Access to dermatologic care varies by demographic

Jan 07, 2019, 12:00am

Outpatient dermatology services can be available to any patient. However, according to recent research, that doesn’t mean all patients access or take advantage of this clinical care in the same way.

Outpatient dermatology services can be available to any patient. However, according to recent research, that doesn’t mean all patients access or take advantage of this clinical care in the same way. 

A new study published in JAMA Dermatology highlights the factors that affect how patients use outpatient services, including gender, age, race/ethnicity, educational level, income, insurance status, geographic region, self-reported condition, and self-reported health status.

“We’ve known for a while dermatologic conditions can cause a lot of other medical issues, and we know visits to a dermatologist reduce adverse events and improve mortality,” said Raghav Tripathi, M.D., a Case Western Reserve University School of Medicine student and first author. “But, we also know various differences exist in outcomes of conditions among different demographic groups.”

It’s important to understand the differences in how racial and ethnic groups access care, according to the study, because minorities are predicted to comprise the majority of the U.S. population by 2044. Exploring these differences can also shed light on reasons why patients from minority groups could have different dermatology experiences. For example, existing data shows minority groups have a lower level of awareness around skin conditions and understand a dermatologist’s patient-care role less.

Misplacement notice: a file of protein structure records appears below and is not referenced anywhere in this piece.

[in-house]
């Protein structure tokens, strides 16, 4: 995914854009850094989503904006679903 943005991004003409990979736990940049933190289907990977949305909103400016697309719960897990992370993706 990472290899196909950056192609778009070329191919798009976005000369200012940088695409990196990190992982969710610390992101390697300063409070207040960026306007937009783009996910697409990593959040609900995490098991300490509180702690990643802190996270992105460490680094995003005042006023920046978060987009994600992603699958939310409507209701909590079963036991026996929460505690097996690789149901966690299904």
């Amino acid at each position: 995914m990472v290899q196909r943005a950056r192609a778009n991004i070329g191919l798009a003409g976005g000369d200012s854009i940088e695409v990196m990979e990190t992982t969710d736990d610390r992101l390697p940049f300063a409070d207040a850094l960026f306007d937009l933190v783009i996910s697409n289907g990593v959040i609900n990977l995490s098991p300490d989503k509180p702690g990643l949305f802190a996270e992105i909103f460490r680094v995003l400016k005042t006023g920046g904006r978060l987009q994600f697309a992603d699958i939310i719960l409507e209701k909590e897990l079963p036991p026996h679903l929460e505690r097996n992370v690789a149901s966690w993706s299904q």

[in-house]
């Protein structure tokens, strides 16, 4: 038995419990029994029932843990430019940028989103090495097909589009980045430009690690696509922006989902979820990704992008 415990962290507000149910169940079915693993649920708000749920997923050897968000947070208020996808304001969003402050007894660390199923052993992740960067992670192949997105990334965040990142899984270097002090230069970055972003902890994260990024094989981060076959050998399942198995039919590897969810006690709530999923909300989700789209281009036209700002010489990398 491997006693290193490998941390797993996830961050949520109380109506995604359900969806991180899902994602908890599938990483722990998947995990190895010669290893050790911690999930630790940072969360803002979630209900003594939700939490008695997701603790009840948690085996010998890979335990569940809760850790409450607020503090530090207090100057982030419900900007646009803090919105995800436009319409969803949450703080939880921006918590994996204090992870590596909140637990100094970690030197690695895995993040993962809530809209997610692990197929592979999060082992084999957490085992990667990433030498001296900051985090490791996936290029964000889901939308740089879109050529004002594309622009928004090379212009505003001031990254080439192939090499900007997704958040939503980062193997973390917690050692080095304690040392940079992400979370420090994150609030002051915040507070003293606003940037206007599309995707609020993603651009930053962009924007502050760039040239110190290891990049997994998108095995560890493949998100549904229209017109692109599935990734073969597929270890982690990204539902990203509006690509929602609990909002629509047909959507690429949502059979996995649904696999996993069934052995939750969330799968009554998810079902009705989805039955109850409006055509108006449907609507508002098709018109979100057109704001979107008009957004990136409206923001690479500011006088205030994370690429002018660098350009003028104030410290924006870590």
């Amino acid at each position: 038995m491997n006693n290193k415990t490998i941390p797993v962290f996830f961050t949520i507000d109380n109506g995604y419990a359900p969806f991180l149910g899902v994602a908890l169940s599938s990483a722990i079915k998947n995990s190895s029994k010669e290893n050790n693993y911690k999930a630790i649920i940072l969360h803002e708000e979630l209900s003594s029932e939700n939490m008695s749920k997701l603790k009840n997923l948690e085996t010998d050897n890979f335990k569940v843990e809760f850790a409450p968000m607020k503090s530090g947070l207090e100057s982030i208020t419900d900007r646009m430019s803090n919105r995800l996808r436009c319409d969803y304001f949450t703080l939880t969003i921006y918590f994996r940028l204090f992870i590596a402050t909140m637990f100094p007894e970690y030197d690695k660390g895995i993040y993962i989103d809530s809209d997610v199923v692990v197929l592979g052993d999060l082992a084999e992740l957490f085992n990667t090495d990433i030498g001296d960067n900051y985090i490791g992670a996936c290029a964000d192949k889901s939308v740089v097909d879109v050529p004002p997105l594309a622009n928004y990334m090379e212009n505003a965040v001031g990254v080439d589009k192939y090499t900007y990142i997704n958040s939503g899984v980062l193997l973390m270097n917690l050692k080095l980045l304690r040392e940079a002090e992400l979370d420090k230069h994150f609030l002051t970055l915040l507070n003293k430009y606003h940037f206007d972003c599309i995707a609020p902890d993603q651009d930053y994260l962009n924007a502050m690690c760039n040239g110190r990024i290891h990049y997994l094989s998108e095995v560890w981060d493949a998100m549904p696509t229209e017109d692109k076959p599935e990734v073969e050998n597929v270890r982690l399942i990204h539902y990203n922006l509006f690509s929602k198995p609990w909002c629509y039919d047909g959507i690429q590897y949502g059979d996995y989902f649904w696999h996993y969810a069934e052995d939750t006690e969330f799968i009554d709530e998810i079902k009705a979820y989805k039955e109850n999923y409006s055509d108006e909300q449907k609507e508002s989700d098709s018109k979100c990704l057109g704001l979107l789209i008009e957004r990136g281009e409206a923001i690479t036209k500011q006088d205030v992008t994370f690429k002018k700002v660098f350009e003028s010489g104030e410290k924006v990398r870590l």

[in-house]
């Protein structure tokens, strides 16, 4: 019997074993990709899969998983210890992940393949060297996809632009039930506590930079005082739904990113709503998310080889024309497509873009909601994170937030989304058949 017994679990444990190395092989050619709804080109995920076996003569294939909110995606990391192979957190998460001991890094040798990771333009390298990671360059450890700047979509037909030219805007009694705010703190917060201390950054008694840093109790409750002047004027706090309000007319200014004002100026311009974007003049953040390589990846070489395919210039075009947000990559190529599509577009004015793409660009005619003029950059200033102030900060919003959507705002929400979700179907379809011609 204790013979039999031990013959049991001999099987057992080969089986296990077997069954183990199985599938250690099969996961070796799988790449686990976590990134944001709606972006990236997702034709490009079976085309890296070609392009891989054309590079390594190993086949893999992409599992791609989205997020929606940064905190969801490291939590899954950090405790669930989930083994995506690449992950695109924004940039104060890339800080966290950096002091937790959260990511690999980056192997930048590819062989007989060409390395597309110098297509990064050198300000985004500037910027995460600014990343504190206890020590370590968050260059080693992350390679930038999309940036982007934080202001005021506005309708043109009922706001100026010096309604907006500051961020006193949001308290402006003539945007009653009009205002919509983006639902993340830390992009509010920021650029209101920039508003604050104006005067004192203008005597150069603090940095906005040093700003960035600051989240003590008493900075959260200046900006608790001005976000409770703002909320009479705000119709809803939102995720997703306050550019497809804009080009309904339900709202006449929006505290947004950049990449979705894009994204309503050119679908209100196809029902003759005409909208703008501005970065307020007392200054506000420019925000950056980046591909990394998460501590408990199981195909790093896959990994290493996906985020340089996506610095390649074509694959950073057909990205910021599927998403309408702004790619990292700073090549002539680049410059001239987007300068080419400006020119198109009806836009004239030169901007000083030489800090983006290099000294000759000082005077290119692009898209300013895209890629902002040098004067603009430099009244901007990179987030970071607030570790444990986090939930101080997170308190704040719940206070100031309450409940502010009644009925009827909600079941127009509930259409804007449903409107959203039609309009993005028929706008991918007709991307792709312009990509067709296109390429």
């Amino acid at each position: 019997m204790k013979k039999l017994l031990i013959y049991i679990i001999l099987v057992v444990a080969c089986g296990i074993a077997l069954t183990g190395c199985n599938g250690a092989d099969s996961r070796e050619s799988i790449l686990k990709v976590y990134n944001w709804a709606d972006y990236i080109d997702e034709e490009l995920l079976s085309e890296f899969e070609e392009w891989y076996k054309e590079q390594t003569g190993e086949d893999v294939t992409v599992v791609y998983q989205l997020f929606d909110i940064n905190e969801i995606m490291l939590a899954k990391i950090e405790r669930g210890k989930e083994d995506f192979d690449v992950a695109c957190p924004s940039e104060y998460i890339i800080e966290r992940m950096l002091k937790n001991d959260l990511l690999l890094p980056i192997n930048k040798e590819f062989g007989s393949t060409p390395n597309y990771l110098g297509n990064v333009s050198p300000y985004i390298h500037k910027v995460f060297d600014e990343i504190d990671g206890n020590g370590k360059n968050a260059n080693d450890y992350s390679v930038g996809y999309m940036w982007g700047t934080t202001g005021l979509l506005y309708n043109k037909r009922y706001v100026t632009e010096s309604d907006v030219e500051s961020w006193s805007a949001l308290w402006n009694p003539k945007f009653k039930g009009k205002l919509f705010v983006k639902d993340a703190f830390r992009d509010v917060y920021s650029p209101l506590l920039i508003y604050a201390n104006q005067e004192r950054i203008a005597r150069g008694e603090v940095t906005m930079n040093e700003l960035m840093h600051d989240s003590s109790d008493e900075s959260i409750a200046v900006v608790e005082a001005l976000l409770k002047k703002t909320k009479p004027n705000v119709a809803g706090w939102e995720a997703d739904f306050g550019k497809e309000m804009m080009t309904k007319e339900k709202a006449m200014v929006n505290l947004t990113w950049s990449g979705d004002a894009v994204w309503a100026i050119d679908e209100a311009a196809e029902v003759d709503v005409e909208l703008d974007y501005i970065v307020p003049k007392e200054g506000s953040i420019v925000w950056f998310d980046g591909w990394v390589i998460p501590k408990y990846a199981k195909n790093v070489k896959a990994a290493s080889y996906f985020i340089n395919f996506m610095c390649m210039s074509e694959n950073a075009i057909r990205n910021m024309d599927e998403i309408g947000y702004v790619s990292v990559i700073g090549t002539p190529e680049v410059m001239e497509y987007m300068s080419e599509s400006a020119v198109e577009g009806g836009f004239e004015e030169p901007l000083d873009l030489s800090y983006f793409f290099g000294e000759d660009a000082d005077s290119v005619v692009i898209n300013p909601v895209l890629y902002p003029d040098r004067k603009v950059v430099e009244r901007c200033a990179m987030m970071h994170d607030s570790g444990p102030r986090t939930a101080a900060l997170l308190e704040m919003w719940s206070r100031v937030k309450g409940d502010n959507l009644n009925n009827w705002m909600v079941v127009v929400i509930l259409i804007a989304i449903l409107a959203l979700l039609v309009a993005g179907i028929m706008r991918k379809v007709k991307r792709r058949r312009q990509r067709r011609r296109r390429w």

To better understand these disparities and identify where improvements are possible, Dr. Tripathi and his team conducted a retrospective analysis of nationally representative data from 2007 to 2015. The information came from the Medical Expenditure Panel Surgery (MEPS) and was provided by the Agency for Healthcare Research and Quality. The team concentrated on data detailing services used for dermatologic conditions, including skin cancers, infections, dermatologic inflammatory conditions/ulcers, and other issues.

Of the 183,054 respondents, 19,561 self-reported a dermatologic condition. Most patients, 74,547, were non-Hispanic whites. There were 54,943 Hispanic, 36,146 African-American, and 17,418 patients from other races and ethnicities. Fifty-two percent were female.

All total, 9,654 patients accounted for 11,761 outpatient dermatology visits. Among the patients, 405 had a melanoma diagnosis, 2,045 had nonepithelial skin cancer, and 3,152 were diagnosed with skin or subcutaneous tissue infections. An additional 3,152 had other inflammatory conditions of the skin, and 870 received diagnoses of chronic skin ulcers. 

The patients also received varying degrees of past dermatology care. For those with diagnosed dermatological conditions, 36.5% attended at least one outpatient dermatology visit between 2007 and 2015. The visit rate varied by diagnosis - 70.9% for melanoma, 74% for nonepithelial skin cancer, 13.2% for skin and subcutaneous tissue infection, 44.1% for other inflammatory skin conditions, and 10.6% for patients with chronic skin ulcers. Based on this data, more than twice as many non-Hispanic white patients had at least one outpatient visit compared to Hispanic or African-American patients.